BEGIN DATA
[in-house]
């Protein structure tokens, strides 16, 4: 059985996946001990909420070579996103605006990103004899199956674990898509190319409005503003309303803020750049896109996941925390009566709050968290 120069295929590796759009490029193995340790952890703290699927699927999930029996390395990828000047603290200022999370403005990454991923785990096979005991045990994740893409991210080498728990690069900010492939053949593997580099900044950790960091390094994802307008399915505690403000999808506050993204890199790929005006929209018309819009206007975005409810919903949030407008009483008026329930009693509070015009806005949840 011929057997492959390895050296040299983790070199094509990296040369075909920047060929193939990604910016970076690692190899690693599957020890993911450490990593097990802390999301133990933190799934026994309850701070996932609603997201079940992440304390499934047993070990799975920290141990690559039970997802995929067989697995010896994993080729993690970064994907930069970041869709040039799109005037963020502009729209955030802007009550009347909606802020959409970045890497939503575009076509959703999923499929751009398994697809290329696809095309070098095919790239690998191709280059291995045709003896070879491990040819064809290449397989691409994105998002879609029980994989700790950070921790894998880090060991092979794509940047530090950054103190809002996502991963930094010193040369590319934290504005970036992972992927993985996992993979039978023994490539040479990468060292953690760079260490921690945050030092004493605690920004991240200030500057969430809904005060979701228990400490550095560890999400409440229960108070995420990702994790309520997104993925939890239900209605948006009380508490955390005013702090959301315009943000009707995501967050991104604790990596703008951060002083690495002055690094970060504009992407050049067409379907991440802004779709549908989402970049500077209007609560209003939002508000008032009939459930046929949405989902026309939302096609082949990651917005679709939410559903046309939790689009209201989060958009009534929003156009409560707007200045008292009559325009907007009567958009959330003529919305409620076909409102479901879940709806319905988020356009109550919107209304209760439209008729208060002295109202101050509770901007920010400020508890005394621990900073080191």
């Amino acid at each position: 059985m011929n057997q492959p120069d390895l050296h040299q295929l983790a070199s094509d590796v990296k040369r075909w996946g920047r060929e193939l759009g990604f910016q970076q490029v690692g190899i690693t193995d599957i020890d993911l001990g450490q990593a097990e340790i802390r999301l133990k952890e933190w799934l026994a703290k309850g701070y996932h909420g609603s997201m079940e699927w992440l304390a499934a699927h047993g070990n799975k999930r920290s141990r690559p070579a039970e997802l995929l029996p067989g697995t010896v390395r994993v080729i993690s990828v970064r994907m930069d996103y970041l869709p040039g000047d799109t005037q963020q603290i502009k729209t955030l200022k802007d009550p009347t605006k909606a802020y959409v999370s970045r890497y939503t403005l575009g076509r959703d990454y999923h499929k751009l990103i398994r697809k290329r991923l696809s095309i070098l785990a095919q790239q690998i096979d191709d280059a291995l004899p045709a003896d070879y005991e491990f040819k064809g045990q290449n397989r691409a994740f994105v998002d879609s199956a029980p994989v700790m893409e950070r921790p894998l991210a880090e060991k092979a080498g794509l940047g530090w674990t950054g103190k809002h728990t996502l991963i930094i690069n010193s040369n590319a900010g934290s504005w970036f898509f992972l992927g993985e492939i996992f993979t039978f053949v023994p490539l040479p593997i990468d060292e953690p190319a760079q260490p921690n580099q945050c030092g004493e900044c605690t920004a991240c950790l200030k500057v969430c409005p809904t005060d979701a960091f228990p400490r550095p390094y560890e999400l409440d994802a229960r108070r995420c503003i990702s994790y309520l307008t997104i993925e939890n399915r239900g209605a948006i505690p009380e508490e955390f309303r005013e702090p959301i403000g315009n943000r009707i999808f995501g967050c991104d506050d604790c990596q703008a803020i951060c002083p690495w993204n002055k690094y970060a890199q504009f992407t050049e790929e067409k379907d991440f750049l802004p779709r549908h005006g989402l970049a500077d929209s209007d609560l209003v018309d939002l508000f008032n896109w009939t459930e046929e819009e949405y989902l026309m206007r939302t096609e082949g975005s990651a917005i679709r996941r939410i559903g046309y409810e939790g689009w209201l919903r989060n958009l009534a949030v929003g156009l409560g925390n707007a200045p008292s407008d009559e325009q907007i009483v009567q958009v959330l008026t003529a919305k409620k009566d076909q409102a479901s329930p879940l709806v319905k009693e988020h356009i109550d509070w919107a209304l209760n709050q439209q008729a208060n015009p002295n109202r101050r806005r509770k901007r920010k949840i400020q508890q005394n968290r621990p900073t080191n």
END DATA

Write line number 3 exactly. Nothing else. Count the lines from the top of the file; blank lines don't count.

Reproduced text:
């Amino acid at each position: 059985m011929n057997q492959p120069d390895l050296h040299q295929l983790a070199s094509d590796v990296k040369r075909w996946g920047r060929e193939l759009g990604f910016q970076q490029v690692g190899i690693t193995d599957i020890d993911l001990g450490q990593a097990e340790i802390r999301l133990k952890e933190w799934l026994a703290k309850g701070y996932h909420g609603s997201m079940e699927w992440l304390a499934a699927h047993g070990n799975k999930r920290s141990r690559p070579a039970e997802l995929l029996p067989g697995t010896v390395r994993v080729i993690s990828v970064r994907m930069d996103y970041l869709p040039g000047d799109t005037q963020q603290i502009k729209t955030l200022k802007d009550p009347t605006k909606a802020y959409v999370s970045r890497y939503t403005l575009g076509r959703d990454y999923h499929k751009l990103i398994r697809k290329r991923l696809s095309i070098l785990a095919q790239q690998i096979d191709d280059a291995l004899p045709a003896d070879y005991e491990f040819k064809g045990q290449n397989r691409a994740f994105v998002d879609s199956a029980p994989v700790m893409e950070r921790p894998l991210a880090e060991k092979a080498g794509l940047g530090w674990t950054g103190k809002h728990t996502l991963i930094i690069n010193s040369n590319a900010g934290s504005w970036f898509f992972l992927g993985e492939i996992f993979t039978f053949v023994p490539l040479p593997i990468d060292e953690p190319a760079q260490p921690n580099q945050c030092g004493e900044c605690t920004a991240c950790l200030k500057v969430c409005p809904t005060d979701a960091f228990p400490r550095p390094y560890e999400l409440d994802a229960r108070r995420c503003i990702s994790y309520l307008t997104i993925e939890n399915r239900g209605a948006i505690p009380e508490e955390f309303r005013e702090p959301i403000g315009n943000r009707i999808f995501g967050c991104d506050d604790c990596q703008a803020i951060c002083p690495w993204n002055k690094y970060a890199q504009f992407t050049e790929e067409k379907d991440f750049l802004p779709r549908h005006g989402l970049a500077d929209s209007d609560l209003v018309d939002l508000f008032n896109w009939t459930e046929e819009e949405y989902l026309m206007r939302t096609e082949g975005s990651a917005i679709r996941r939410i559903g046309y409810e939790g689009w209201l919903r989060n958009l009534a949030v929003g156009l409560g925390n707007a200045p008292s407008d009559e325009q907007i009483v009567q958009v959330l008026t003529a919305k409620k009566d076909q409102a479901s329930p879940l709806v319905k009693e988020h356009i109550d509070w919107a209304l209760n709050q439209q008729a208060n015009p002295n109202r101050r806005r509770k901007r920010k949840i400020q508890q005394n968290r621990p900073t080191n």